I went to San Diego to meet my friend Alexis in November of last year. I had been living as myself for a little over a year at that point, and my confidence was growing. But little did I know just how far I had come.
Earlier in the year, around the January time frame, I was so scared to use the ladies room at a rest stop that I had my parents drive to a different gas station where there were less people. And here I was, a mere 9 months later, and I was at a transgender club in San Diego dancing freely with not a care in the world. It was as if those 9 months were an incubation period in the womb of consciousness, where I developed a kinship with courage.
A lot of that growth was directly associated with enrolling in school for 3 units. Merely taking one class, where lectures were every Monday and Wednesday, was enough exposure for me in the real world to toughen my skin, strengthen my courage, and inject more security in my self esteem.
I wasn’t just living as a woman in my mind or in fantasy at home. I was really out there in the real world, exposed to other students and being seen for who I was.
It’s hard to see our progress unless we chart milestones in our life. It wasn’t until entering the club and feeling completely at ease that I noticed something different about myself for the first time in over a decade. Of all the times I had gone to transgender clubs to be myself, to dress as a woman, Natalie, me, and to dance and socialize, I had never felt this confident and at ease.
There were many times where I performed on stage for Lipstick Conspiracy as a drummer, and countless other times where I was dressed insanely pretty at the clubs, and those paled in comparison to how I felt that night with Alexis in San Diego .
Furthermore, I was wearing jeans, a casual top, and Ugg boots. I was dressed really casual, and I was wearing daytime makeup, with very little touch up.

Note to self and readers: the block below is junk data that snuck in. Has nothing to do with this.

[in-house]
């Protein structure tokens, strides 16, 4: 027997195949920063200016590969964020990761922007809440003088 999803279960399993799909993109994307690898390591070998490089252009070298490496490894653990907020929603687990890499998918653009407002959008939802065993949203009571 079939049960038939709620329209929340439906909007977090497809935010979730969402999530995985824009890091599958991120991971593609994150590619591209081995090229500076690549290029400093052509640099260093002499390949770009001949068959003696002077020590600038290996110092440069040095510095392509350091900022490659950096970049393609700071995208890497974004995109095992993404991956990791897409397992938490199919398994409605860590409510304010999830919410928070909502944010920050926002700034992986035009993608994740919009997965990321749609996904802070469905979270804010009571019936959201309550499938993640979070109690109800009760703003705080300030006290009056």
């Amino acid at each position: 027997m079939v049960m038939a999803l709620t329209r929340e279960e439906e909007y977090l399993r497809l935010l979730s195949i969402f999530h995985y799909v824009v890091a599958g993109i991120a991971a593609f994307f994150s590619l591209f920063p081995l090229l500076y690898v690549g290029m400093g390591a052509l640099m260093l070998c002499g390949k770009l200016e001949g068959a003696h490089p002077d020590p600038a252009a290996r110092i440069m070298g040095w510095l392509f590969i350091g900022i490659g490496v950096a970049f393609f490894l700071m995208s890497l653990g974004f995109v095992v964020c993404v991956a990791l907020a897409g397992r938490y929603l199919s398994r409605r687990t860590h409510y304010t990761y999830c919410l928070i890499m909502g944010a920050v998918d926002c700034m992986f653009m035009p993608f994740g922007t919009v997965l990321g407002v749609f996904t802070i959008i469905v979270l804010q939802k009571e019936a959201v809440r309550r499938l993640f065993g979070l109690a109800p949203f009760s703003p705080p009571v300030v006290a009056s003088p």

I walked in there with a sense of confidence, owning my aura and aware of how much I had just tapped into my potency. I was in a venue where people knew my background, and I felt like a big fish who stepped into a little pond, with nothing to fear.
I knew the instant I looked around that I had done the work necessary for me to be confident, to strut while being humble, and to turn heads and come off as the experienced gal in the venue.
And the strange thing was, it had nothing to do with the traditional notions that many transgender people typically associate with transition at all. Things such genital reconstructive surgery, breast implants, facial feminization surgery, or fancy clothes had nothing to do with how I felt confident and why I felt so free, unbridled, and potent. Up until that point, I had none of those things done to alter my body, and my clothes were casual that night.
What did matter was I had gone to countless hours of therapy, and done immense amounts of soul searching, learning, questioning, integrating, and regendering to get to where I was. And I wasn’t even close to being done.
To me, we are never done. We are constantly emergent, works in progress trying to better ourselves, learn, and choose wisely the next time around when new situations present themselves.
I had chosen to put away my manhood, embrace the feminine self within, the woman who had been battered by stigma for over 3 decades. And nurture her back to health, and teach her how to thrive in a world that seemed so scary at times, with vulnerability lurking everywhere.
I aligned with my potency by reminding myself that I had done the work of going out as myself 24/7 for over a year, and that there was nothing to fear. I recalled the countless times I flowed through society, running errands and going to class, and how I had a backbone of experiences to draw wisdom from.
This was no longer a part time thing for me, and having been away from the transgender community for so long really put things in perspective that night when I entered the club, and realized I had gotten so much stronger.
My milestone was clearly presented to me and I had nothing to fear and utter confidence in myself. I knew I belonged and would shine that night.
And hence I was able to be with Alexis as we danced with the local girls, all of whom were very friendly. The energy and vibe were exquisite, and we had a memorable night that was both fun and empowering.